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There is a new vision to get on with the gospel

18 February 2009

The General Synod has found a fresh mood of reconciliation and even penitence, with a few exceptions, says Pat Ashworth

GENERAL SYNOD can wash over the reporter like a wave, leaving no marks in the sand to indicate that it was ever of real import. The pace of back-to-back debates means that, in the blink of an eye, you can have switched from the viability of an Anglican Covenant to the tax benefits of Cumbrian soakaways or the Crown’s position on the guardian­ship of temporalities.

Yet the sessions of Synod last week had a thread running through them of a common determination — a sur­prising penitential quality, allied to a sense of urgency. Synod mem­bers wanted to put teeth into mo­tions: to tell the Government to change rather than “consider” its shameful treatment of destitute asylum-seekers; to urge churches to act rather than rubber-stamp re­ports; to vote against a motion if it was not going anywhere.

There was a robustness about it, a bigger vision, which repudiated the C of E’s habitual navel-gazing stance. The debate on BNP membership got to the heart of that particular issue, eliciting declarations that, however flawed the motion might appear to some, the public had to know that, for Christians, it was simply not possible to speak in the name of Jesus and be a racist.

Synod members were able to ac­knowledge the squeamishness of sec­ular society about the Christian faith, to affirm belief in a special Christian interpretation of the common good, and to rebutt the lie that to evangelise was to be a religious bigot or a funda­mentalist fanatic. A self–declared “dyed-in-the-wool liberal, as dodgy as they come” welcomed teaching on the uniqueness of Christ.

Abuses of human rights brought out passion and commitment, es­peci­ally the debate on human traf­fick­ing. But it was in dis­cussion of the perennially thorny Anglican issues that it was possible to see in the language of this Synod a move­ment towards what the Archbishop of Canter­bury has been pressing for in every sig­nificant meeting: a com­mitment to search for common ground.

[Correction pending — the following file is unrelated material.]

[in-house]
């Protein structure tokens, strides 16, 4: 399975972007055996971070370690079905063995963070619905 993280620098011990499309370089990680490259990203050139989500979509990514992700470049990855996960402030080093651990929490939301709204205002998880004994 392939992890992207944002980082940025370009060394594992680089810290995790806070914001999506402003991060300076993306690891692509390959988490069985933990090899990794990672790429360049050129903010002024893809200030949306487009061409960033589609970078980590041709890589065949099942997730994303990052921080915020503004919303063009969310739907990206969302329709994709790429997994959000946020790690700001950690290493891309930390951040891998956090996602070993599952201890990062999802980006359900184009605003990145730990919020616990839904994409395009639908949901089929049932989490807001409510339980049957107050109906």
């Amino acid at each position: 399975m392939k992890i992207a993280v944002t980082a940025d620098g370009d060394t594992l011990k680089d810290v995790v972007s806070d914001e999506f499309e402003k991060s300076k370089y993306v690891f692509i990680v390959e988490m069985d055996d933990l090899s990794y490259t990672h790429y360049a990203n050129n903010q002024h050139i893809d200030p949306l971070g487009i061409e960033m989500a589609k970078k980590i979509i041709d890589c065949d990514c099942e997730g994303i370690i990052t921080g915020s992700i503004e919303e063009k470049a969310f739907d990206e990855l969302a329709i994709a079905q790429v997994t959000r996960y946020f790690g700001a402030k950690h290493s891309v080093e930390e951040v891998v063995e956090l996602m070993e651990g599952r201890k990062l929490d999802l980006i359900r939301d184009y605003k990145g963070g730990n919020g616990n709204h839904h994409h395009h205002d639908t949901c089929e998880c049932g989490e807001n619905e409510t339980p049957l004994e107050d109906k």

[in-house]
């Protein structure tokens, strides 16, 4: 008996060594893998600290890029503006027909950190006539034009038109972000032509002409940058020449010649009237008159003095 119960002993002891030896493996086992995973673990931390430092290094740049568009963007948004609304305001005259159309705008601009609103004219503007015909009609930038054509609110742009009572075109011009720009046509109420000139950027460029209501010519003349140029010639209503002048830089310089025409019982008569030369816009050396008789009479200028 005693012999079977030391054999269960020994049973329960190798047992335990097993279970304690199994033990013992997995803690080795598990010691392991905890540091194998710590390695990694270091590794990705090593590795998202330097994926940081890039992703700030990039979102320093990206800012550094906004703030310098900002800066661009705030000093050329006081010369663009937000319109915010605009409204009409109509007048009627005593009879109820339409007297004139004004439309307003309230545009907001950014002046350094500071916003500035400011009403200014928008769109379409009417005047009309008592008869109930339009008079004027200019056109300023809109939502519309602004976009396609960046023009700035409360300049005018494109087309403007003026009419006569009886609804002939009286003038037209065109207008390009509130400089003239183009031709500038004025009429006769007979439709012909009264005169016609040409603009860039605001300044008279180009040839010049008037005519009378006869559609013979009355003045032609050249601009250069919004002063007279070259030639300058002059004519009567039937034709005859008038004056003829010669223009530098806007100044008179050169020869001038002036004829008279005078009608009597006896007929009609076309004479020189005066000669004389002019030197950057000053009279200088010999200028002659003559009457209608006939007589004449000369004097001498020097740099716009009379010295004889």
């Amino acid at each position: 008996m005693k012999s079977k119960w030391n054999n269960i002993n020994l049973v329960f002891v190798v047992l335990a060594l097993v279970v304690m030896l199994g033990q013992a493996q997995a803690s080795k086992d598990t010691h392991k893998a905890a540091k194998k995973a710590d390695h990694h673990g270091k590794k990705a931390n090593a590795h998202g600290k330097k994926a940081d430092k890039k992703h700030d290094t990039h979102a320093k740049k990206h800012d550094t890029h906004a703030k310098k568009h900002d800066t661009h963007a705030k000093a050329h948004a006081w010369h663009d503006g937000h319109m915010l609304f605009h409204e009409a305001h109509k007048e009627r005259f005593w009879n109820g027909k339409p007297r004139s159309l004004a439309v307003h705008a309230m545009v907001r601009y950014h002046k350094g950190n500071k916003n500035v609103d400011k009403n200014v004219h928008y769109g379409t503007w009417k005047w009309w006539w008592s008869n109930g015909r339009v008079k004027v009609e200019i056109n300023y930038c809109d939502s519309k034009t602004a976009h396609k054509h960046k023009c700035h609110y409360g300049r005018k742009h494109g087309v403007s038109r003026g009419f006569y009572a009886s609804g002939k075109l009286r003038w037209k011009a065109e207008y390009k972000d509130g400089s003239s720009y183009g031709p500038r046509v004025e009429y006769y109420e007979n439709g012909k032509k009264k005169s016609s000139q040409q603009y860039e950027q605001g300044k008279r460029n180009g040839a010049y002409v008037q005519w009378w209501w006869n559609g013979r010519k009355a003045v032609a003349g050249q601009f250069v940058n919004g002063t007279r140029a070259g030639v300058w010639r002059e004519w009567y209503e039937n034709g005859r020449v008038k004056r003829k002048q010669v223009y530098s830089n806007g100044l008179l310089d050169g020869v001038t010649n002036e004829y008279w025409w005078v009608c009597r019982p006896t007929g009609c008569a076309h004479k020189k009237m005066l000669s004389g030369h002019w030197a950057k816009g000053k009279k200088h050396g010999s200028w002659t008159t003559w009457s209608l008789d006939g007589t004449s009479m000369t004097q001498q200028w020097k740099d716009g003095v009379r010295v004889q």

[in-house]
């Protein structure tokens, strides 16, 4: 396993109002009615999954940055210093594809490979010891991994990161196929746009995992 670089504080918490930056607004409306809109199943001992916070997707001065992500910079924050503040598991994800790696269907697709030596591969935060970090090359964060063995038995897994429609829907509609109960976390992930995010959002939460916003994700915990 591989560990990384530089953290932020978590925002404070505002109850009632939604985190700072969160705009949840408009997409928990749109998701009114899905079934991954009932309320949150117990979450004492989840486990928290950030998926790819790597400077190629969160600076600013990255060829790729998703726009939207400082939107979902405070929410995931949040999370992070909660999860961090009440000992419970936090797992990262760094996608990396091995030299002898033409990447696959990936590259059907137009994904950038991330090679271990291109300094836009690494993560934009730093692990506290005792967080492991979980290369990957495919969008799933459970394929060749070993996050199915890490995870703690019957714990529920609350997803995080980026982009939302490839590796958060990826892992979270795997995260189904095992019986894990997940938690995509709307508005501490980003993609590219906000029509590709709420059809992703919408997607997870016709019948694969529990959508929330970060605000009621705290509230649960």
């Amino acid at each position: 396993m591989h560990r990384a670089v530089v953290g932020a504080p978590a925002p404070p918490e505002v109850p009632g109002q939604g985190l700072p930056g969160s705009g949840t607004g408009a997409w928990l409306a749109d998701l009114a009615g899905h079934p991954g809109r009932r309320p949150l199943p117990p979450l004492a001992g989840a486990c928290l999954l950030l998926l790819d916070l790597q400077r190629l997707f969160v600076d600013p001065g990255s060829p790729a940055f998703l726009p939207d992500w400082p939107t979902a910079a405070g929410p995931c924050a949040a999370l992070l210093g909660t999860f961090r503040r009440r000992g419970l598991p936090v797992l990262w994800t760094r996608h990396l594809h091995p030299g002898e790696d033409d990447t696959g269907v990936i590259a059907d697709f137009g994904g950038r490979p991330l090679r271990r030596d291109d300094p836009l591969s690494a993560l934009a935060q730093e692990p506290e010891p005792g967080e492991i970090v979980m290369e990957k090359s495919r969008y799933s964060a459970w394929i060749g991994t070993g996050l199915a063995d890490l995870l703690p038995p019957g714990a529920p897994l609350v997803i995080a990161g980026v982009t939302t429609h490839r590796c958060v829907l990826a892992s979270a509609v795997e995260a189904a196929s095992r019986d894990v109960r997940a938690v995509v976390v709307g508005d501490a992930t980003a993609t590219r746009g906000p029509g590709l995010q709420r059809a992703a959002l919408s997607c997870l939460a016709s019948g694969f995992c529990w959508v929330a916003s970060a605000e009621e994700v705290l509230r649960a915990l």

He pressed for it again here in a reminder of “what might be lost if the Communion fragmented further or found itself gathering around more than one centre”, and a refer­ence to the “difficult but unavoidable search for the forms of self-restraint that will allow us to keep conversa­tion alive”.

Dr Williams asked: “What are we going to do in a world where people are not going to go away; where the Church of God overall is never going to be as pure as we want to define purity, and where we are always going to be embarrassed by the fact that we bear the same name as people whose views we don’t own or approve?”

You could hear the beginnings of a shift in debate on the latest report on Anglican-Roman Catholic rela­tions: no nearer to doctrinal agree­ment, but a stage on the journey, expressed by the Bishop of Durham, Dr Tom Wright, as “characteristic Anglican confidence in going for­ward together as best we can”.

The Bible had emerged as com­mon ground at a synod of bishops in Rome: “If the Bible is to be a sign of unity, we must study it together. We have no idea where it might take us.”

You could hear it in the debate on women bishops, fraught though the issue remains. It is clear what posi­tions will be articulated when you hear the chairman call: “Mrs Chris­tina Rees, followed by the Bishop of Beverley.”

Yet Sister Anne Williams CA, an opponent of women bishops, ac­know­ledged that the Manchester review group, of which she had been part, had “listened to each other, did not agree, but came to an under­standing and mutual respect for one another, spoke in Christian love, and strove to find a way forward.”

ALL THIS represents progress — the Lambeth Conference ethos perhaps beginning to permeate. It was sad, therefore, to hear what the Rt Revd Don Harvey of the Anglican Network in Canada (ANiC), now a bishop of the province of the Southern Cone, had to say at an overwhelmingly male fringe meeting hosted by Anglican Mainstream.

The language here was finality. The proposed Anglican Church in North America was spoken of as an existing entity, which, it was hoped, would in time get the support of the Archbishop of Canterbury. It had been “game over” in 2007, when the General Synod of the Anglican Church of Canada had ruled same-sex blessings to be not in conflict with the core credal doctrine of the Church, said Bishop Harvey.

“Compromise is not in our vocabulary,” he declared. “Those who say we can live with our diversity don’t know the extent of that diversity. . . We have no choice but to continue the way we have.” Lawsuits and lock-outs represented “a sad mess . . . nothing short of tragic”.

Someone asked him what was happening to the buildings of de­part­ing congregations. In two cases, they had “decided not to share the property with those who so decidedly oppose what we stand for”. Instead, Seventh-Day Adventist churches were proving a useful solution, since they did not worship on Sundays.

I thought of the suffering and courageous Anglicans in Harare, locked out of their churches by the deposed bishop and Mugabe apol­ogist Nolbert Kunonga. They run the gauntlet of armed thugs every time they try to go to church.

The court ruling that they were to share their premises with the Kun­onga faction was iniqui­tous, since they are the lawful Church. But they would swallow their distaste and do even that, for the sake of their witness. This is the spirit of the Synod, I believe, and the vision it is beginning to grasp.

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